Interview with Nintendo Animator Yoichi Kotabe

Jotting Down Sudden Ideas

Iwata Okay, now let’s talk about Flipnote Studio. The kind of flipbook animation that you draw in the corners of your textbook and the kind of animation that Kotabe-san has worked on are in some respects complete opposites, but you could also say they spring from the same source. Koizumi-san, what did you think when you showed Ugomemo (Flipnote Studio) to Kotabe-san? Having been the master’s pupil for so long, were you excited or afraid?

Koizumi I thought he was sure to like it. When I first explained it to him, I knew if I said I wanted to make pictures move that he would understand, so I could approach with my head held high.

Kotabe When I heard about it, I thought it was an interesting way of making animation.

Koizumi Inside, I was pretty nervous, though. (laughs)

Iwata Kotabe-san, what do you think about this company that you have worked with for so long suddenly creating something that some might call the starting point of animation and offering it for free to people who buy Nintendo’s new game console, the Nintendo DSi?

Kotabe What? It’s free? I didn’t know that. Oh…that’s quite extraordinary. In my day it took forever until we could actually see something moving on a screen.

Iwata I see.

Kotabe We used to learn movement by hand, drawing pictures frame by frame and flipping through them to learn the general speed. But by hand, something would suddenly appear a little off.

Of course, now you’ve got computers, so you can see the actual timing, but it’s amazing how easy it is with Flipnote. What’s more, you can use dozens of frames and there are also frame settings. I think this was only possible because Koizumi-san knows about animation.

Koizumi I learned it all from you! (laughs)

Kotabe-san would draw the original art and I would create the proofs and have him check them. The lines he drew were so graceful. He can draw line art that stands on its own, so ever since that time I have thought that you could complete a work of animation simply through lines and movement.

Iwata I see.

Koizumi Japanese animation has both graceful lines and incredible movement. The movement techniques discovered by Kotabe-san and others involved in the early days of Toei Animation are very impressive, so I feel like I want to unearth those again.

Kotabe Sometimes as I was scribbling away, I wished I had a tool to help me out. It wasn’t exactly a fly in the ointment, though.

Koizumi What kind of tool do you mean?

Kotabe Like a sketching tool. For example, if I wanted to draw a girl skipping, in order to finish off her face neatly, I wanted to sketch it first, but didn’t have the tool. If I could use grey to draw a rough sketch, then I could draw it accurately.

Iwata Don’t worry. We plan to include such a tool in Flipnote Studio Version 2.

Koizumi We’ll include a layering function in Version 2, (Updates made in Japan version 2 of Flipnote Studio were incorporated in the initial US version). First, you can draw a rough sketch as one layer, then you can place another layer over it to polish it off.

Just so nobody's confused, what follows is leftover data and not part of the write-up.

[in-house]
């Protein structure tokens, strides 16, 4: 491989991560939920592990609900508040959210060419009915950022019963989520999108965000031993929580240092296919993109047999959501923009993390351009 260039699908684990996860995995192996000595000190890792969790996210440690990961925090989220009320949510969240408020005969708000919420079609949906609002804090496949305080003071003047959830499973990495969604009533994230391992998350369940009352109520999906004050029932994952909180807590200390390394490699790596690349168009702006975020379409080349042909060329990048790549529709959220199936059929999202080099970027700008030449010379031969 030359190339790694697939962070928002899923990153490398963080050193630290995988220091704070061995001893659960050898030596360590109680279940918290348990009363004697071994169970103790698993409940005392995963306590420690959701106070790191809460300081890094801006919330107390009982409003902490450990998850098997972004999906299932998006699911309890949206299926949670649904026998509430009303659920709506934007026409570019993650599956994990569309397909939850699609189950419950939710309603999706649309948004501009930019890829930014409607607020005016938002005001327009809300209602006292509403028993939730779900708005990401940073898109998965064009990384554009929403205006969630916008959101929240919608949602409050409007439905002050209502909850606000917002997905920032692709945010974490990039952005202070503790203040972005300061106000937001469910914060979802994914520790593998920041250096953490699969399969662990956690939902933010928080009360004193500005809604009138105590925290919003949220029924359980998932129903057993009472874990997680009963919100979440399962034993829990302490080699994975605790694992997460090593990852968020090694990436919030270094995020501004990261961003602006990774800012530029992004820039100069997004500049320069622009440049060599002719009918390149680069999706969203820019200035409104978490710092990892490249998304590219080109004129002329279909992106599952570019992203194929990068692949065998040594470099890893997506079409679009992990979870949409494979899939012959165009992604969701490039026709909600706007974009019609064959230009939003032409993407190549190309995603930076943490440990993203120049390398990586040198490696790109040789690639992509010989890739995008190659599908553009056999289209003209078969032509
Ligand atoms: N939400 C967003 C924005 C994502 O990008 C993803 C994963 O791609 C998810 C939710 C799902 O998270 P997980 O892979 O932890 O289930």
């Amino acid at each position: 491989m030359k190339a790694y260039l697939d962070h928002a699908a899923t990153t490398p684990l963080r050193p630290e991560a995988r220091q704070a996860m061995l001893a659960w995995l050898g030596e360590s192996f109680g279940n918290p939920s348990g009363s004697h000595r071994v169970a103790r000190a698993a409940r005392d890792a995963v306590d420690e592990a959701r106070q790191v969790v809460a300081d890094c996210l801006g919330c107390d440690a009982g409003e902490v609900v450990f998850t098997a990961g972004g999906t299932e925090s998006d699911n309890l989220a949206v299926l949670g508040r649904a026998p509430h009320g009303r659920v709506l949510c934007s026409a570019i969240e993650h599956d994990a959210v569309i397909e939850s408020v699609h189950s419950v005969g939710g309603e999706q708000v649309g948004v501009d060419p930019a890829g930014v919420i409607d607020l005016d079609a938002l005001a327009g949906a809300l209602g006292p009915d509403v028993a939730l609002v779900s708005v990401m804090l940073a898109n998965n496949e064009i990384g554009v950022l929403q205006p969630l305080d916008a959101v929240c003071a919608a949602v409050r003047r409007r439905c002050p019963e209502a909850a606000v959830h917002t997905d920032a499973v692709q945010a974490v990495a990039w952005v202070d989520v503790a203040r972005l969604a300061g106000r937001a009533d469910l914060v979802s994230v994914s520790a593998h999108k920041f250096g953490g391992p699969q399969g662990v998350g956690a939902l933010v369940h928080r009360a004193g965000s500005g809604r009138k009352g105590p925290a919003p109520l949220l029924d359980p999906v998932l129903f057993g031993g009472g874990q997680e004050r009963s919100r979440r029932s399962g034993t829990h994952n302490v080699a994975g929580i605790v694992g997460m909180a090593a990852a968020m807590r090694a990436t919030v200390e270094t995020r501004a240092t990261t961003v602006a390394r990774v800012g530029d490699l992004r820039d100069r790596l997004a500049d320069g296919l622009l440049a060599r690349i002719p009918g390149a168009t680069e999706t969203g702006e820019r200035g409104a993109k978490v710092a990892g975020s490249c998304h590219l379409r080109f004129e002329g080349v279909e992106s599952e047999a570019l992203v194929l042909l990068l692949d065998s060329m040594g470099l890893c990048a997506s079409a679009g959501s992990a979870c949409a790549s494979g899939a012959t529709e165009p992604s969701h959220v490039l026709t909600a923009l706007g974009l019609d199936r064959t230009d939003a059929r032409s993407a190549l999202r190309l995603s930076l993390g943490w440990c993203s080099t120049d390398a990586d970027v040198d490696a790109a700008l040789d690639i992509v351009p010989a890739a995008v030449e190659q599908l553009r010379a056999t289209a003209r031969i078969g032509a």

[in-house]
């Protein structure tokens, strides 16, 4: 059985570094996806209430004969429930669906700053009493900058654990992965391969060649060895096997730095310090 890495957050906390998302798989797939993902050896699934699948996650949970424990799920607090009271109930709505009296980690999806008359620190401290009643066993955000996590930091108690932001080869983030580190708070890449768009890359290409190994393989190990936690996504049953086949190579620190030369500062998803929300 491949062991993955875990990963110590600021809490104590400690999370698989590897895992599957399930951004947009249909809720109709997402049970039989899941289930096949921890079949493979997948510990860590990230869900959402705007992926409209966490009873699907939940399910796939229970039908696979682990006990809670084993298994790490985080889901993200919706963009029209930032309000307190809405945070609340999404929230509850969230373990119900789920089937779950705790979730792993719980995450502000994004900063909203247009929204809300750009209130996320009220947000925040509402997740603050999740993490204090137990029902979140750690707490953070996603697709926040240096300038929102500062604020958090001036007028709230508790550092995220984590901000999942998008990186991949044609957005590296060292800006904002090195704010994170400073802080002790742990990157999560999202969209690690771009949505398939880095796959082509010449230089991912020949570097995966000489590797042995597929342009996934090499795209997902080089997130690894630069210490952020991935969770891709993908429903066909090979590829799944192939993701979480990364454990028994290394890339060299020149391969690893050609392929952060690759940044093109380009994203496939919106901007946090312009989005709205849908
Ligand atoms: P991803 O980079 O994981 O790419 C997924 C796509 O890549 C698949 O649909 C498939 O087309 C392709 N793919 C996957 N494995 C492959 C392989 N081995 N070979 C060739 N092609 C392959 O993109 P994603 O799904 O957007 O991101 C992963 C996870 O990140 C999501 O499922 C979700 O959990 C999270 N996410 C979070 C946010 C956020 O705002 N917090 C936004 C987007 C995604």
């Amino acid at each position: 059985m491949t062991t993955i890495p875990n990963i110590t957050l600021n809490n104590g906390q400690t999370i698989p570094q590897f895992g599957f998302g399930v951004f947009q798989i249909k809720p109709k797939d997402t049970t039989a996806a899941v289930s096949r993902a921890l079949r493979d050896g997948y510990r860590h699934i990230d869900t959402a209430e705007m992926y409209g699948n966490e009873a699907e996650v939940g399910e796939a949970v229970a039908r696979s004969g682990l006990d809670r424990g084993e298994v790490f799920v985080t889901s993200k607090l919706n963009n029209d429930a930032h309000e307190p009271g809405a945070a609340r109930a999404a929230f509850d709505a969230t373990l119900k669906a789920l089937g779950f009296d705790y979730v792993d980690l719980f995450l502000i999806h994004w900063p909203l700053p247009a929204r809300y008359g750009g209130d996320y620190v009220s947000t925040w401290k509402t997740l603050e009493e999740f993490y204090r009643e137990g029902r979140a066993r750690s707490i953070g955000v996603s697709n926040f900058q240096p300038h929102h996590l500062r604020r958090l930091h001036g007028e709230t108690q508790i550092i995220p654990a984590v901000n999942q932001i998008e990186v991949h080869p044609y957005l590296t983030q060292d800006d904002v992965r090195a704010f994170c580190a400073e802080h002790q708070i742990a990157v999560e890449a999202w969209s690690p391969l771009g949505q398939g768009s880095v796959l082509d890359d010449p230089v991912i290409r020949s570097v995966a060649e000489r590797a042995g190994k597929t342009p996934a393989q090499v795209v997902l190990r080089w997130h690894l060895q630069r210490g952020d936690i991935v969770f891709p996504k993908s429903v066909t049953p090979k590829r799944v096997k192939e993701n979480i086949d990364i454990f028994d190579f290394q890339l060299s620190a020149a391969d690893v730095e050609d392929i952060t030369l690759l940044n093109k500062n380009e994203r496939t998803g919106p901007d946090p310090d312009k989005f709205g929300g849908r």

Kotabe Oh, you can do that? That’s good to hear! (laughs)

Everyone (laughs)

Kotabe You’ve really thought this through. I’m impressed.

Koizumi First we’re just going to release the bare necessities, then later, just when everyone wants more functions, we’ll release Version 2. If we handed users a bunch of functions at once, they might get confused. Also, the absolute minimum necessary features are explained in writing, but only icons serve for all the rest. When someone notices one of those icons, he or she will wonder what it is and try it out. I’d like it if everyone teaches each other what they’ve learned.

Iwata When you showed Ugomemo to Kotabe-san, what did you want to stress the most?

Koizumi How easy it makes drawing. You can draw something and set it into motion in two simple steps. You won’t find anything else that allows you to do that with a stylus.

Iwata Once you draw something, you can immediately start it moving and check it right away. Kotabe-san, as an animator, do you find that amazing?

Kotabe It truly is amazing. When a professional animator suddenly has an idea, he can’t immediately check out how well it will work. Certain materials are necessary. But with Ugomemo, drawing is easy.

Miyamoto And it’s great how you can draw anywhere. The reason I doodled in the corners of my textbooks during classes at school was because I had so much time on my hands.

Iwata Is that why you’re still drawing caricatures during meetings at Nintendo?

Everyone (laughs)

Iwata You pretend like you’re taking notes, but I bet you’re really drawing our visitors’ faces. I suppose it’s a different kind of memo.

Miyamoto Right. I don’t want to forget whom I met that day. But I haven’t been doing it much lately.

Koizumi From now on you can do it on Ugomemo.

Miyamoto Good idea!

Everyone (laughs)